World Boxing Association

The World Boxing Association (WBA), formerly known as the National Boxing Association (NBA), is the oldest and one of four major organizations which sanction professional boxing bouts, alongside the World Boxing Council (WBC), International Boxing Federation (IBF) and World Boxing Organization (WBO). The WBA awards its world championship title at the professional level. Founded in the United States in 1921 by 13 state representatives as the NBA, in 1962 it changed its name in recognition of boxing's growing popularity worldwide and began to gain other nations as members.

World Boxing Association
World Boxing Association logo.jpg
AbbreviationWBA
Formation
1921; 99 years ago (1921) (as NBA)

1962; 58 years ago (1962) (as WBA)

TypeNon-profit institution
PurposeBoxing sanctioning organization
HeadquartersPanama City, Panama
Region served
Worldwide
President
Gilberto Mendoza Jr.
Main organ
General Assembly
Websitewww.wbaboxing.com

By 1975, a majority of votes were held by Latin American nations and the organization headquarters had moved to Panama. After being located during the 1990s and early 2000s in Venezuela, the organization offices returned to Panama in 2007. It is the oldest of the four major organizations recognized by the International Boxing Hall of Fame (IBHOF), which sanction world championship boxing bouts, alongside the WBC, IBF and WBO.

HistoryEdit

The World Boxing Association can be traced back to the original National Boxing Association, organized in 1921. The first bout it recognized was the Jack DempseyGeorges Carpentier Heavyweight Championship bout in New Jersey.

The NBA was formed by representatives from 13 American states, including Sam Milner, to counterbalance the influence that the New York State Athletic Commission (NYSAC) wielded. The NBA and the NYSAC sometimes crowned different world champions in the same division, leading to confusion about who was the real champion.[1]

The International Boxing Research Organization describes the early NBA as follows:

Originally more comparable to the present American Association of Boxing Commissions than to its offspring and successor, the NBA sanctioned title bouts, published lists of outstanding challengers, withdrew titular recognition, but did not attempt to appoint its own title bout officials or otherwise impose its will on championship fights. It also did not conduct purse bids or collect "sanctioning fees."[2]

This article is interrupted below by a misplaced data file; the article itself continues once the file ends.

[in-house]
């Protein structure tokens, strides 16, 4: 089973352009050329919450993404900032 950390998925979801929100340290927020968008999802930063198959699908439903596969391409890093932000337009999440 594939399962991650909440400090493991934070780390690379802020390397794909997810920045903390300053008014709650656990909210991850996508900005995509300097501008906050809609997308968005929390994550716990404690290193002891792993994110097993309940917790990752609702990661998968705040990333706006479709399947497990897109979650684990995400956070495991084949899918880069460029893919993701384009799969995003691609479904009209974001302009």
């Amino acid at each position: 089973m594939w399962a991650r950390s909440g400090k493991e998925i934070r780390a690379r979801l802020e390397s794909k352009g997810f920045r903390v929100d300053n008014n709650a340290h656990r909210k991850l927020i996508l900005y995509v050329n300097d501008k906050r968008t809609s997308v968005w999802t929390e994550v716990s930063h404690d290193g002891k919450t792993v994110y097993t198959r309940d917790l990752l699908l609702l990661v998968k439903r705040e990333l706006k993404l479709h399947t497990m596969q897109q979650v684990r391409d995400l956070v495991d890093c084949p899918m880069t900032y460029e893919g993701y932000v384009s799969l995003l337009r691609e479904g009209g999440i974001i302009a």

The NBA officially became the WBA on 23 August 1962.[3] Gilberto Mendoza was the President of the WBA from 1982 until his death in 2016, after which Gilberto Mendoza Jr. took over as President. In the 1990s, the WBA moved its central offices from Panama City, Panama, to Caracas, Venezuela. In January 2007, it returned its offices to Panama.

ControversiesEdit

As has been the case with all major boxing sanctioning organizations, the WBA has been plagued with charges of corrupt practices. In a 1981 Sports Illustrated article, a boxing judge claimed he was influenced by WBA President Gilberto Mendoza to judge certain fighters competing for their titles more favorably. The same article also discussed a variety of bribes paid to WBA officials to obtain championship bout opportunities, or higher placement within the organization's rankings.[4] In a 1982 interview, boxing promoter Bob Arum claimed that he had to pay off WBA officials to obtain rankings for his fighters.[5] Further support for allegations of this nature came in the 1980s and 1990s as two other organizations would have similar corruption exposed, including the conviction and imprisonment of IBF President Bob Lee and Graciano Rocchigiani's successful civil prosecution of the WBC that resulted in the organization briefly filing for bankruptcy before reaching a settlement that saved it from collapse.

Fragmented ChampionshipsEdit

The World Boxing Association presently can recognize up to four "World Champions" in any given weight division, to a point of rendering it technically impossible under certain conditions for a WBA "World Champion" to even hold sole recognition from the organization as its champion in a division.

The most prominent designation is that of the "Super Champion," ostensibly reserved for WBA champions who are simultaneously recognized by the WBC, IBF or WBO. A "Super Champion" is afforded special consideration by the organization with respect to meeting mandatory defense obligations to maintain championship recognition, but it also has opened the door for the organization to recognize a separate "World Champion," commonly referred to as a "Regular" champion; creating confusion among fans as to who holds the de facto championship title. Some WBA "World Champions" have been upgraded to "Super Champion" status without winning another organization's title, among them Floyd Mayweather Jr., Chris John, Anselmo Moreno and Manny Pacquiao; or upon defending their "Regular" title five or more times.[6] Upon awarding a "Super Championship", the regular "World Champion" status is deemed vacant, whereupon it is filled by the organization as a separate championship.

The WBA further complicates this from time to time by recognizing an "Interim Champion," ostensibly in cases where a "Super Champion" or (Regular) "World Champion" is, for some reason, prohibited from making a timely defense of their title. Under such conditions, the "Interim" title holder is to be the next person to compete for the "Super" or "World" championship title once the latter's disability no longer exists. In practice however, this actually occurs rarely if ever and in 2019 the organization began recognizing "Gold Champions," for which no provision exists even within the organization's own governing documents. As of December 2019 for example, the WBA simultaneously recognized a "Super Champion" (Anthony Joshua), "World Champion" (Manuel Charr), "Interim Champion" (Trevor Bryan) and "Gold Champion" (Joe Joyce).